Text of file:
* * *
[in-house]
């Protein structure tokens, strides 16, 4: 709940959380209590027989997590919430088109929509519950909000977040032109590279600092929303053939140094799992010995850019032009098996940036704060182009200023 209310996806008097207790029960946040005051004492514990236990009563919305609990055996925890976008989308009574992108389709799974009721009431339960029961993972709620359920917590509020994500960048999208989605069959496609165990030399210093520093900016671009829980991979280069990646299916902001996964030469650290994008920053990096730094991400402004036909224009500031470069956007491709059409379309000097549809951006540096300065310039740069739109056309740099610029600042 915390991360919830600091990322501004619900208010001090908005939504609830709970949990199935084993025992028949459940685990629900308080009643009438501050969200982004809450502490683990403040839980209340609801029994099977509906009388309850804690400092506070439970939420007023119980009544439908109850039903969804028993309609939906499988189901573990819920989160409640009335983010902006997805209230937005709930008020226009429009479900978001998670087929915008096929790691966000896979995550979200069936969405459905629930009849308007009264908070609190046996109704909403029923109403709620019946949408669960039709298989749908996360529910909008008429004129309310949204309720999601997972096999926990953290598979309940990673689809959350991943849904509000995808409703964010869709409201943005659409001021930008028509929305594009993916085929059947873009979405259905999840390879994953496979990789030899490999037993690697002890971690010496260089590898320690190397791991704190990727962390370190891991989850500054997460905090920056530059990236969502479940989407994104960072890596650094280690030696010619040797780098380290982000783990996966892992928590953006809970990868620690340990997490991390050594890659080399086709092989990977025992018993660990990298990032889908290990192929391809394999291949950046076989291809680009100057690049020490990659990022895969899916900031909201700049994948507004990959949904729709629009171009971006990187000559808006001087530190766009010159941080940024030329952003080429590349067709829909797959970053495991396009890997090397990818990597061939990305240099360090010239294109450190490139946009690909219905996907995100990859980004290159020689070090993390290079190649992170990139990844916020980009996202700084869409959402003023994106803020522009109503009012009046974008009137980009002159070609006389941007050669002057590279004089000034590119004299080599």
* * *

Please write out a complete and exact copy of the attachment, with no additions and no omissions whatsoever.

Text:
[in-house]
């Protein structure tokens, strides 16, 4: 709940959380209590027989997590919430088109929509519950909000977040032109590279600092929303053939140094799992010995850019032009098996940036704060182009200023 209310996806008097207790029960946040005051004492514990236990009563919305609990055996925890976008989308009574992108389709799974009721009431339960029961993972709620359920917590509020994500960048999208989605069959496609165990030399210093520093900016671009829980991979280069990646299916902001996964030469650290994008920053990096730094991400402004036909224009500031470069956007491709059409379309000097549809951006540096300065310039740069739109056309740099610029600042 915390991360919830600091990322501004619900208010001090908005939504609830709970949990199935084993025992028949459940685990629900308080009643009438501050969200982004809450502490683990403040839980209340609801029994099977509906009388309850804690400092506070439970939420007023119980009544439908109850039903969804028993309609939906499988189901573990819920989160409640009335983010902006997805209230937005709930008020226009429009479900978001998670087929915008096929790691966000896979995550979200069936969405459905629930009849308007009264908070609190046996109704909403029923109403709620019946949408669960039709298989749908996360529910909008008429004129309310949204309720999601997972096999926990953290598979309940990673689809959350991943849904509000995808409703964010869709409201943005659409001021930008028509929305594009993916085929059947873009979405259905999840390879994953496979990789030899490999037993690697002890971690010496260089590898320690190397791991704190990727962390370190891991989850500054997460905090920056530059990236969502479940989407994104960072890596650094280690030696010619040797780098380290982000783990996966892992928590953006809970990868620690340990997490991390050594890659080399086709092989990977025992018993660990990298990032889908290990192929391809394999291949950046076989291809680009100057690049020490990659990022895969899916900031909201700049994948507004990959949904729709629009171009971006990187000559808006001087530190766009010159941080940024030329952003080429590349067709829909797959970053495991396009890997090397990818990597061939990305240099360090010239294109450190490139946009690909219905996907995100990859980004290159020689070090993390290079190649992170990139990844916020980009996202700084869409959402003023994106803020522009109503009012009046974008009137980009002159070609006389941007050669002057590279004089000034590119004299080599």